29.The same summer also, the Athenians made Nymphodorus the son of Pythos, of the city of Abdera (whose sister was married to Sitalces and that was of great power with him), their host, though before they took him for an enemy, and sent for him to Athens, hoping by his means to bring Sitalces the son of Teres, king of Thrace, into their league.
This Teres, the father of Sitalces, was the first that advanced the kingdom of the Odrysians above the power of the rest of Thrace.
For much of Thrace consisteth of free states.And Tereus that took to wife out of Athens Procne the daughter of Pandion was no kin to this Teres nor of the same part of Thrace.But that Tereus was of the city of Daulia in the country now called Phocis, then inhabited by the Thracians.And the fact of the women concerning Itys was done there;and by the poets, where they mention the nightingale, that bird is also called Daulias.And it is more likely that Pandion matched his daughter to this man, for vicinity and mutual succour, than with the other that was so many days' journey off as Odrysae.And Teres (which is also another name) was the first that seized on the kingdom of Odrysae.
Now Sitalces, this man's son, the Athenians got into their league that they might have the towns lying on Thrace and Perdiccas to be of their party.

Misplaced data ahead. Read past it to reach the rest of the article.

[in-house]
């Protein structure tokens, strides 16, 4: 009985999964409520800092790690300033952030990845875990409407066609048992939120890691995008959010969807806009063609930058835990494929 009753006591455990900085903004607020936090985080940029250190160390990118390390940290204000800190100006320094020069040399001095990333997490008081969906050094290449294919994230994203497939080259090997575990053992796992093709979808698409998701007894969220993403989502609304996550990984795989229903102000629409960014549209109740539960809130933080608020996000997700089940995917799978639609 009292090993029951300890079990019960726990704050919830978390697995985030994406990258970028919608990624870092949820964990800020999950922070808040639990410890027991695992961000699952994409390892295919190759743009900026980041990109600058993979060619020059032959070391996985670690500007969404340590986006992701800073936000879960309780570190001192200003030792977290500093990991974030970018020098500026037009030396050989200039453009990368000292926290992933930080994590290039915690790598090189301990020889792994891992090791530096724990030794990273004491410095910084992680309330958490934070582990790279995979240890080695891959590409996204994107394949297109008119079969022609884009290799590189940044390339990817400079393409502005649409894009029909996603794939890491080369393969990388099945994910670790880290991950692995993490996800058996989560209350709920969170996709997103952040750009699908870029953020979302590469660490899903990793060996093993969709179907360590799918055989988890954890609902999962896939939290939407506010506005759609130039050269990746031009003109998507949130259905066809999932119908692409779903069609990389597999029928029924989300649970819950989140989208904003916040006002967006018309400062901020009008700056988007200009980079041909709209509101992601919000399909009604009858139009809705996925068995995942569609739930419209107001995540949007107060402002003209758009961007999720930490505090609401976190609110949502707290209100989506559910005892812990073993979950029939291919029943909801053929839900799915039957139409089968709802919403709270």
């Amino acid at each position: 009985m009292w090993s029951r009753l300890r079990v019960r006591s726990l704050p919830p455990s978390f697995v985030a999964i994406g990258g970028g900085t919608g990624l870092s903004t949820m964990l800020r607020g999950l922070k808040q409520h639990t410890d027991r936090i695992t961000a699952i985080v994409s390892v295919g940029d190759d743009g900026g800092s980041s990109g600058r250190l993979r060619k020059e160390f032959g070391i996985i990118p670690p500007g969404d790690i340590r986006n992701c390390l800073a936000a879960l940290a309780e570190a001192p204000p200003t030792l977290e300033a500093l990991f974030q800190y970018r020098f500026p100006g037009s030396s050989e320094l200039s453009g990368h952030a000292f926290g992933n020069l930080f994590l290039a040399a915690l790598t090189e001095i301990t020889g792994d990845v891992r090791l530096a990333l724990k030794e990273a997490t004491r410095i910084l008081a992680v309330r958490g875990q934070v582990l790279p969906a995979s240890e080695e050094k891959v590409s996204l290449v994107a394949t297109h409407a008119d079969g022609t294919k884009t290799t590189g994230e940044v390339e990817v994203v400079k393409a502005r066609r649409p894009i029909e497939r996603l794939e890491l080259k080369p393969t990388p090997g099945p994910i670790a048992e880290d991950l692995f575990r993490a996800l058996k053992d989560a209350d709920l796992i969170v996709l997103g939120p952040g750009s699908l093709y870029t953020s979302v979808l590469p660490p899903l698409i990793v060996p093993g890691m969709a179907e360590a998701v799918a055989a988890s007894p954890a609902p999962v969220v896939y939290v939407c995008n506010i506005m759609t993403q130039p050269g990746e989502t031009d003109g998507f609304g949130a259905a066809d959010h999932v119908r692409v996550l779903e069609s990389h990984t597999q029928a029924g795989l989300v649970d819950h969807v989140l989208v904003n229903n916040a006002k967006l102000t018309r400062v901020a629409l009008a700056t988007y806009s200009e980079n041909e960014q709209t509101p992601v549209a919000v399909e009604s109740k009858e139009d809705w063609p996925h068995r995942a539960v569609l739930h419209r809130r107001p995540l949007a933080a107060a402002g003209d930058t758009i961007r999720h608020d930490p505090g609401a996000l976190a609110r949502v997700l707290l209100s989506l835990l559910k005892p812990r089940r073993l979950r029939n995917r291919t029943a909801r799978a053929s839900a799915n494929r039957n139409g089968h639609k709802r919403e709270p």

Nymphodorus, when he came to Athens, made this league between them and Sitalces and caused Sadocus the son of Sitalces to be made free of Athens and also undertook to end the war in Thrace.For he would persuade Sitalces to send unto the Athenians a Thracian army of horsemen and targeteers.
He likewise reconciled Perdiccas to the Athenians, and procured of him the restitution of Therme.And Perdiccas presently aided the Athenians and Phormio in the war against the Chalcideans.
Thus were Sitalces the son of Teres, king of Thrace, and Perdiccas the son of Alexander, king of Macedonia, made confederates with the Athenians.
The English works of Thomas Hobbes of Malmesbury. Thucydides. Thomas Hobbes. translator. London. Bohn. 1843.
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